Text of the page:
Science

French state convicted for failure to address climate crisis

French climate activists
Source: Jeanne Menjoulet (Via: Wikimedia)
The French state has been held accountable in court for their lack of respect for their promised commitment to address the climate crisis.

By Rowenna Hoskin | Science Editor

The French state has been held accountable in court for their lack of respect for their promised commitment to address the climate crisis.

A Parisian court has convicted the state on the basis that they have broken their promise of combating the nation’s greenhouse gas emissions.

In what has been hailed as a historic ruling, the court found the state to be guilty of “non-respect of its engagements” aimed at tackling the climate crisis.

The legal case was brought by four French environmental groups after 2.3 million people signed a petition.

“This is a historic win for climate justice. The decision not only takes into consideration what scientists say and what people want from French public policies, but it should also inspire people all over the world to hold their governments accountable for climate change in their courts,” said Jean-François Julliard, the executive director of Greenpeace France, one of the plaintiffs.

The judgement is a push in the right direction to force action in regards to global warming, it will be used to push the French state to act against the climate emergency as they promised.

Cécilia Rinaudo, the director of Notre Affaire à Tous (It’s Everyone’s Business), another plaintiff, said it was an “immense victory” for climate activists around the world.

“It’s a victory for all the people who are already facing the devastating impact of the climate crisis that our leaders fail to tackle. The time has come for justice,” Rinaudo said.

“This legal action has brought millions of people together in a common fight: the fight for our future. The judge’s landmark decision proves that France’s climate inaction is no longer tolerable, it is illegal. But the fight is not over. Recognising the state’s inaction is only a first step towards the implementation of concrete and efficient measures to combat climate change.”

The court determined that the state should pay compensation for the “ecological damage”, that they “should be held liable for part of this damage if it had failed to meet its commitments to reduce greenhouse gas emissions.”

A claim for symbolic compensation was not upheld, instead saying that compensation should be made “in kind”, with damages awarded “only if the reparation measure were impossible or insufficient.”

Individuals were ruled as being entitled to seek compensation themselves for the ecological damages caused by France’s failure to comply with the targets it had set for reducing greenhouse gas emissions. It said that the state has two months to respond and a further investigation was necessary.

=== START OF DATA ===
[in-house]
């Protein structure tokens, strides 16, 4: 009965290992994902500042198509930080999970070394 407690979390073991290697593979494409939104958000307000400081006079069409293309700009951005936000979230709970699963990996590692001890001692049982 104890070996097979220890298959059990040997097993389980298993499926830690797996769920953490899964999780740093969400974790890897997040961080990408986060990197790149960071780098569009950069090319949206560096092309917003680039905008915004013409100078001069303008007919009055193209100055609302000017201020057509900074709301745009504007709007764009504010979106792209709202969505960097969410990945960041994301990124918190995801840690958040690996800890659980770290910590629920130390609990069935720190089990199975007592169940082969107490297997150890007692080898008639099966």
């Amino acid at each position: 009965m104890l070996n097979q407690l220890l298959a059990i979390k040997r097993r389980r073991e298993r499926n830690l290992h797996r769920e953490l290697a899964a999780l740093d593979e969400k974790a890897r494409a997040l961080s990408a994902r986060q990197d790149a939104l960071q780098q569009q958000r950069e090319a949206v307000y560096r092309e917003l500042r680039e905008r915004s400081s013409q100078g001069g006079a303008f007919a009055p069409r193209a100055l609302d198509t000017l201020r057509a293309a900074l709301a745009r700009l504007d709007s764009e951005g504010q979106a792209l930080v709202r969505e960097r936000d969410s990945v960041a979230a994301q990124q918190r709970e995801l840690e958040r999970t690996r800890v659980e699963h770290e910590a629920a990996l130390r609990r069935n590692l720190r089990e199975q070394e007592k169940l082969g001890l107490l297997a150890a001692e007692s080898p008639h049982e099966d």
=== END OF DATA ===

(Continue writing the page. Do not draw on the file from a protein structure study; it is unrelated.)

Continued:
In a symbolic gesture, the court awarded each organisation a €1 for “moral prejudice.” It labelled the state’s failure to honour its climate commitments as being “detrimental to the collective interest.”

The four NGOs that took the state to court – including Greenpeace france and Oxfam France – claimed the win to be “revolutionary.” The four organisations filed the case back in 2018 with the French prime minister’s office in December 2018 but received an ‘inadequate response’ triggering them to file a legal case in March 2019.

In response to the ruling, the French government has pledged to reduce the country’s greenhouse gas emissions by 40% by 2030 and reach carbon neutrality by 2050.

These are not new pledges, they are synonymous with the pledges that countries involved in the 2015 Paris Climate Agreement made. The problem is, according to the NGOs, that France is exceeding the limits of its carbon budget and there is not enough being done to improve the energy efficiency of buildings or in the development of renewable energy.

Carbon emissions have been proven to directly affect the physical and mental health of citizens. The government’s failure to address these factors is thus directly affecting the quality of life of people in France.

France’s greenhouse gas emission dropped by 0.9% in 2018-19, when the annual drop needed to reach its targets is 1.5% until 2025 and 3.2% afterwards.

The French government rejected the NGOs accusations of inaction and called for the court to refuse the claim for compensation. It argued that it could not be held accountable for climate change when they are not responsible for all global emissions.

While it is certainly true that every western country contributes massively to the global emissions, it is easy to blame others while the matter is still relevant to France’s actions. Only the European Union and another 7 states (out of the 194 that originally signed) are on track to meet the agreed goals – it is a global failure, France is correct.

However, to be able to demonstrate that governments will be held accountable for their actions – or in this case inaction – points towards a massive power shift. It signifies that governments cannot make promises to acquire votes but must follow through and improve their action towards the climate emergency that is fast enveloping the world.

This victory is that of the people, the climate activists who signed the petition that kickstarted the court action. It demonstrates a general consensus that more must be done to save the planet. Time is not our friend, it is swiftly running out and if we cannot change our behaviour the world as we know it will be replaced with an uninhabitable Earth. 

  Science and Technology Rowenna Hoskin

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